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2. Introduction

As the world has become a global
village due to the availability of instant information and communication within
no time. The more advancement in communication devices like cell phones,
handheld digital devices, laptops, personal digital assistants and wearable
computers bringing a revolutionary changes in our information society.
Computing era is changing from one computer for one person to Ubiquitous
Computing age, in which a single user can utilize several electronic platforms
through which he can access all the required information whenever and wherever
needed.

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Wireless networks are one of the
best solutions for these ubiquitous devices to interconnect with each other. As
a consequence the wireless communication has been experiencing exponential
growth in the past decade.

Now we see, all around us these
wireless networks in homes, in office, in platform and everywhere. By using
wireless networks mobile users can use their cellular phone to check e-mail,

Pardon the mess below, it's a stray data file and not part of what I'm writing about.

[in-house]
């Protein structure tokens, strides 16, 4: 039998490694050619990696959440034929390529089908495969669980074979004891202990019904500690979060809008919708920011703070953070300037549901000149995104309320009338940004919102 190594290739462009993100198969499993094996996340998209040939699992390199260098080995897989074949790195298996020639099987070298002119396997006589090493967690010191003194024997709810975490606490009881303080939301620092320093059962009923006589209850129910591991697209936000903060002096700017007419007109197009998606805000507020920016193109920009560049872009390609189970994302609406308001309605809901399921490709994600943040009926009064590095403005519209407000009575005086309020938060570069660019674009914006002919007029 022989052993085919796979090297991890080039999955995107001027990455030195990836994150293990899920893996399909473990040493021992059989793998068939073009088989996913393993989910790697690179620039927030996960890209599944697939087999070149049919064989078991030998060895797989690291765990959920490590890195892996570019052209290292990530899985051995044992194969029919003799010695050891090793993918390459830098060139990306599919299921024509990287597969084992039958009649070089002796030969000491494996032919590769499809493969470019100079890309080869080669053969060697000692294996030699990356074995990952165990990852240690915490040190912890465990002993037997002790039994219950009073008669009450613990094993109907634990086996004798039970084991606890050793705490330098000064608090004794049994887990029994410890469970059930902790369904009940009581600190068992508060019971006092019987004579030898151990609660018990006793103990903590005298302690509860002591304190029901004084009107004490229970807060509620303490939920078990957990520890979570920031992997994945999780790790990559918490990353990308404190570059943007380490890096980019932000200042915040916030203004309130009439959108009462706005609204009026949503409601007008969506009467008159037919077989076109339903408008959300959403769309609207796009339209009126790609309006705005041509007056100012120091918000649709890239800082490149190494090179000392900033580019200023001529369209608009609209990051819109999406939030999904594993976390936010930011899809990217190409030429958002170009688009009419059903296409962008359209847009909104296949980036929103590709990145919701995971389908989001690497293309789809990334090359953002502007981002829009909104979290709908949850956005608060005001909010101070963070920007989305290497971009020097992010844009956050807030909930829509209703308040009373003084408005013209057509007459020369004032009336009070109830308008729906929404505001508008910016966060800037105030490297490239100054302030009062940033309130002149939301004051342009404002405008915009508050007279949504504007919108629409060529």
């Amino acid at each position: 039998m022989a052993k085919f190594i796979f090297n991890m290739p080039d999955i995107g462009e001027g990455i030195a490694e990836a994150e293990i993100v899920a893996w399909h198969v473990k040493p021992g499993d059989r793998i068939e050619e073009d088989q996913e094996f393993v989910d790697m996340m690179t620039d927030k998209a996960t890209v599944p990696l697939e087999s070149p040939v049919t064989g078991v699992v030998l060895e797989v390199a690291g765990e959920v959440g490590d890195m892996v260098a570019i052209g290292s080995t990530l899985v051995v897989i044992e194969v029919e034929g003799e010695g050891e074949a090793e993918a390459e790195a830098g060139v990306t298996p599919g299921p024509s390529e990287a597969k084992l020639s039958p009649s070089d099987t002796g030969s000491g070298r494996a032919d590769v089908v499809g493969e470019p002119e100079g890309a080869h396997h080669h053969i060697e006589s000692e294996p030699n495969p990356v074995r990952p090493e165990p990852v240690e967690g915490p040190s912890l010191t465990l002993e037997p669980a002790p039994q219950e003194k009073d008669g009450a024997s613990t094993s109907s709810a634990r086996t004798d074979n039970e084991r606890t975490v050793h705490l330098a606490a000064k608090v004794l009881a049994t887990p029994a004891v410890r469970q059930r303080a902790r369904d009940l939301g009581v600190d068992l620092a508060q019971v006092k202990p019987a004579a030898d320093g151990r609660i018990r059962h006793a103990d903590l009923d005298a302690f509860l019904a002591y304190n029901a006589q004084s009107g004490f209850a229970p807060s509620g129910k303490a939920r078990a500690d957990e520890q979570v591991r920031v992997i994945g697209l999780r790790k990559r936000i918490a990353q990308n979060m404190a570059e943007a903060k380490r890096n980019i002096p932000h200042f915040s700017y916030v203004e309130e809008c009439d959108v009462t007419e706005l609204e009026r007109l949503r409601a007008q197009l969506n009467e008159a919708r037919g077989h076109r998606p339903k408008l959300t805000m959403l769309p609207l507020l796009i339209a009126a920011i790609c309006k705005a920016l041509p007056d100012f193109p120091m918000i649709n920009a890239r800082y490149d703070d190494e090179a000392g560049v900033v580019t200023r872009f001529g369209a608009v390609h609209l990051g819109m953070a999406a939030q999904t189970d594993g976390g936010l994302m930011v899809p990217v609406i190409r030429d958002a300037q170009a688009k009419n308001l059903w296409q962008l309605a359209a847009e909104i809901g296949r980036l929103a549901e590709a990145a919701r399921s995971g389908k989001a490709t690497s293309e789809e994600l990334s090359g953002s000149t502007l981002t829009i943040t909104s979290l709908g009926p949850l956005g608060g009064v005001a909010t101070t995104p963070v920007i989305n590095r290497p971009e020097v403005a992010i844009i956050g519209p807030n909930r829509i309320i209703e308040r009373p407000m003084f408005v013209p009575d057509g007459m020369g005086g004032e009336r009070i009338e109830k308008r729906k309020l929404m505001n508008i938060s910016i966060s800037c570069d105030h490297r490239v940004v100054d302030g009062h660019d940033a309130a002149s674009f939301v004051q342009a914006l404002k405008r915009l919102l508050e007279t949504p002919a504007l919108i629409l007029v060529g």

browse internet, gets daily updates according to his/her needs. Travellers with
portable computer can surf the internet from the airports, railway stations and
other public locations; tourists can use Global Positioning System and much
more.

There are two basic system models
which provide wireless communications.

One is fixed backbone wireless
system which consists of large number of mobiles nodes and relatively fewer,
but more powerful, fixed nodes. These fixed nodes are hard wired using
landlines. The communication between a fixed node and a mobile node occurs via
the wireless medium. This required a fixed and permanent infrastructure. On the
other hand, the second type is Mobile ad hoc network (MANET) which proposed to
setup a network at required time; however, the transmission range of each
low-power node is limited to each other’s proximity, and out-of-range nodes are
routed through intermediate nodes.

 

A MANET is thought to be a
collection of wireless mobile nodes that are capable of communicating with each